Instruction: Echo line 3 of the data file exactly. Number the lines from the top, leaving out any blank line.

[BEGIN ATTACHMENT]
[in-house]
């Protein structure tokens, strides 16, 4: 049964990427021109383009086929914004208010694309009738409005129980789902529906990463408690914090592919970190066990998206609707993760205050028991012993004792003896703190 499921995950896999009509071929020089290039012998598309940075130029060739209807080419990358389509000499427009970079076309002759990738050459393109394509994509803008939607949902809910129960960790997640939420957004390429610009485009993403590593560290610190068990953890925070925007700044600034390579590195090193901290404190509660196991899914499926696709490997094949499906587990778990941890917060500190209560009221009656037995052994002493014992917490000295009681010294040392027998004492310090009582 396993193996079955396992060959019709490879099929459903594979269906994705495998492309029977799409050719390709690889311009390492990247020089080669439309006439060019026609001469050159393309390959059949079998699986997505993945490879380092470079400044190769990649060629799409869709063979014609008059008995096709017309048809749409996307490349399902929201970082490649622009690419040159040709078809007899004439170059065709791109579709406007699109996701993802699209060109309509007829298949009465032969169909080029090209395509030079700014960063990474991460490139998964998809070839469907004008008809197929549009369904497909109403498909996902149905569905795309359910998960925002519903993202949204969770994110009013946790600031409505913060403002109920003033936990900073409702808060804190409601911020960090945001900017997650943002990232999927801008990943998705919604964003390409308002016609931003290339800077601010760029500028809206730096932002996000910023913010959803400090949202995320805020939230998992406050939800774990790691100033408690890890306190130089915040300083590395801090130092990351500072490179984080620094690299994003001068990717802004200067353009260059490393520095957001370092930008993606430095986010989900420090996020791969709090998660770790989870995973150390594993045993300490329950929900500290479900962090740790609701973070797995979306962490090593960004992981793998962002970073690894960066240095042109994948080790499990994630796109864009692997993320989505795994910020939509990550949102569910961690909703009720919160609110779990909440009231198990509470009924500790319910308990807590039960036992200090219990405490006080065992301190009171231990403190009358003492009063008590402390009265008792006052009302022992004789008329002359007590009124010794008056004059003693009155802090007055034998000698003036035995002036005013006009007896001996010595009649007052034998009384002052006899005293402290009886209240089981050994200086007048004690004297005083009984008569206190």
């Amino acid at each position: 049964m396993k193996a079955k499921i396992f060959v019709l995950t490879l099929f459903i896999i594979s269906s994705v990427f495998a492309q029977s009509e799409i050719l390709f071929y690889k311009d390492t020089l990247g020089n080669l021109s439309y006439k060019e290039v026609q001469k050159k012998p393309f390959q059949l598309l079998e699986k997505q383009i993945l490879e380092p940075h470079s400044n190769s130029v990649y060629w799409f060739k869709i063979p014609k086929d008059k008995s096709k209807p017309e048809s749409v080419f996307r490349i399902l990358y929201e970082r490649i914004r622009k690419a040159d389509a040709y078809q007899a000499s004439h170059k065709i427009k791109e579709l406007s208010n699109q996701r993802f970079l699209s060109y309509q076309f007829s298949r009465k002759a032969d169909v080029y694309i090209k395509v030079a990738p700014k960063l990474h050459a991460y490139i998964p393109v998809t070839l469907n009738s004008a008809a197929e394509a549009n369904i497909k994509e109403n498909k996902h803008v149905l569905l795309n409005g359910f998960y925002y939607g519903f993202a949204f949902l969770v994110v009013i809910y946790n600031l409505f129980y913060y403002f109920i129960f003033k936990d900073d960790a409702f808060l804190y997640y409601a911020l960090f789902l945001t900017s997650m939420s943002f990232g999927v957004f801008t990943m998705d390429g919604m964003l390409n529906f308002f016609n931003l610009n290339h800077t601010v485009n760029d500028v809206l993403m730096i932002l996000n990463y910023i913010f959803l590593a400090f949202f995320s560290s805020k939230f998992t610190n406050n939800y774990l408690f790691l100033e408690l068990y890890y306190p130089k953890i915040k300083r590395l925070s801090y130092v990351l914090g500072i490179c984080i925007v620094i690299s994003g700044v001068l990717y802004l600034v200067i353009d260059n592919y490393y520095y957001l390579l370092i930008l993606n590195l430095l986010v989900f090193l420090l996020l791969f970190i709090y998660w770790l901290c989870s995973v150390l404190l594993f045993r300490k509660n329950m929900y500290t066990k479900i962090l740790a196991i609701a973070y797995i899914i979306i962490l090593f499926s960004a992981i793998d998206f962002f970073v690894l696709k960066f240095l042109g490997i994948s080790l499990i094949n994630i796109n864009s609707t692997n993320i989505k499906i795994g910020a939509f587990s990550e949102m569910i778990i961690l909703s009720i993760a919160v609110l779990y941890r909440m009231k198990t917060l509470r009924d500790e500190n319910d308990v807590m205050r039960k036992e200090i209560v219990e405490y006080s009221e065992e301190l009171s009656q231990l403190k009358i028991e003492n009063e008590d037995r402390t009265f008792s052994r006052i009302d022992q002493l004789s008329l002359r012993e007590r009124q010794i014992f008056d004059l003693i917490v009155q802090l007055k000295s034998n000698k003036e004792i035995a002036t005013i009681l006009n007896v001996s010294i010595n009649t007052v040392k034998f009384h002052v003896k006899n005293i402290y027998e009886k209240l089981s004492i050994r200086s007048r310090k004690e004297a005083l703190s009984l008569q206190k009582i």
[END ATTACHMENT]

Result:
């Amino acid at each position: 049964m396993k193996a079955k499921i396992f060959v019709l995950t490879l099929f459903i896999i594979s269906s994705v990427f495998a492309q029977s009509e799409i050719l390709f071929y690889k311009d390492t020089l990247g020089n080669l021109s439309y006439k060019e290039v026609q001469k050159k012998p393309f390959q059949l598309l079998e699986k997505q383009i993945l490879e380092p940075h470079s400044n190769s130029v990649y060629w799409f060739k869709i063979p014609k086929d008059k008995s096709k209807p017309e048809s749409v080419f996307r490349i399902l990358y929201e970082r490649i914004r622009k690419a040159d389509a040709y078809q007899a000499s004439h170059k065709i427009k791109e579709l406007s208010n699109q996701r993802f970079l699209s060109y309509q076309f007829s298949r009465k002759a032969d169909v080029y694309i090209k395509v030079a990738p700014k960063l990474h050459a991460y490139i998964p393109v998809t070839l469907n009738s004008a008809a197929e394509a549009n369904i497909k994509e109403n498909k996902h803008v149905l569905l795309n409005g359910f998960y925002y939607g519903f993202a949204f949902l969770v994110v009013i809910y946790n600031l409505f129980y913060y403002f109920i129960f003033k936990d900073d960790a409702f808060l804190y997640y409601a911020l960090f789902l945001t900017s997650m939420s943002f990232g999927v957004f801008t990943m998705d390429g919604m964003l390409n529906f308002f016609n931003l610009n290339h800077t601010v485009n760029d500028v809206l993403m730096i932002l996000n990463y910023i913010f959803l590593a400090f949202f995320s560290s805020k939230f998992t610190n406050n939800y774990l408690f790691l100033e408690l068990y890890y306190p130089k953890i915040k300083r590395l925070s801090y130092v990351l914090g500072i490179c984080i925007v620094i690299s994003g700044v001068l990717y802004l600034v200067i353009d260059n592919y490393y520095y957001l390579l370092i930008l993606n590195l430095l986010v989900f090193l420090l996020l791969f970190i709090y998660w770790l901290c989870s995973v150390l404190l594993f045993r300490k509660n329950m929900y500290t066990k479900i962090l740790a196991i609701a973070y797995i899914i979306i962490l090593f499926s960004a992981i793998d998206f962002f970073v690894l696709k960066f240095l042109g490997i994948s080790l499990i094949n994630i796109n864009s609707t692997n993320i989505k499906i795994g910020a939509f587990s990550e949102m569910i778990i961690l909703s009720i993760a919160v609110l779990y941890r909440m009231k198990t917060l509470r009924d500790e500190n319910d308990v807590m205050r039960k036992e200090i209560v219990e405490y006080s009221e065992e301190l009171s009656q231990l403190k009358i028991e003492n009063e008590d037995r402390t009265f008792s052994r006052i009302d022992q002493l004789s008329l002359r012993e007590r009124q010794i014992f008056d004059l003693i917490v009155q802090l007055k000295s034998n000698k003036e004792i035995a002036t005013i009681l006009n007896v001996s010294i010595n009649t007052v040392k034998f009384h002052v003896k006899n005293i402290y027998e009886k209240l089981s004492i050994r200086s007048r310090k004690e004297a005083l703190s009984l008569q206190k009582i």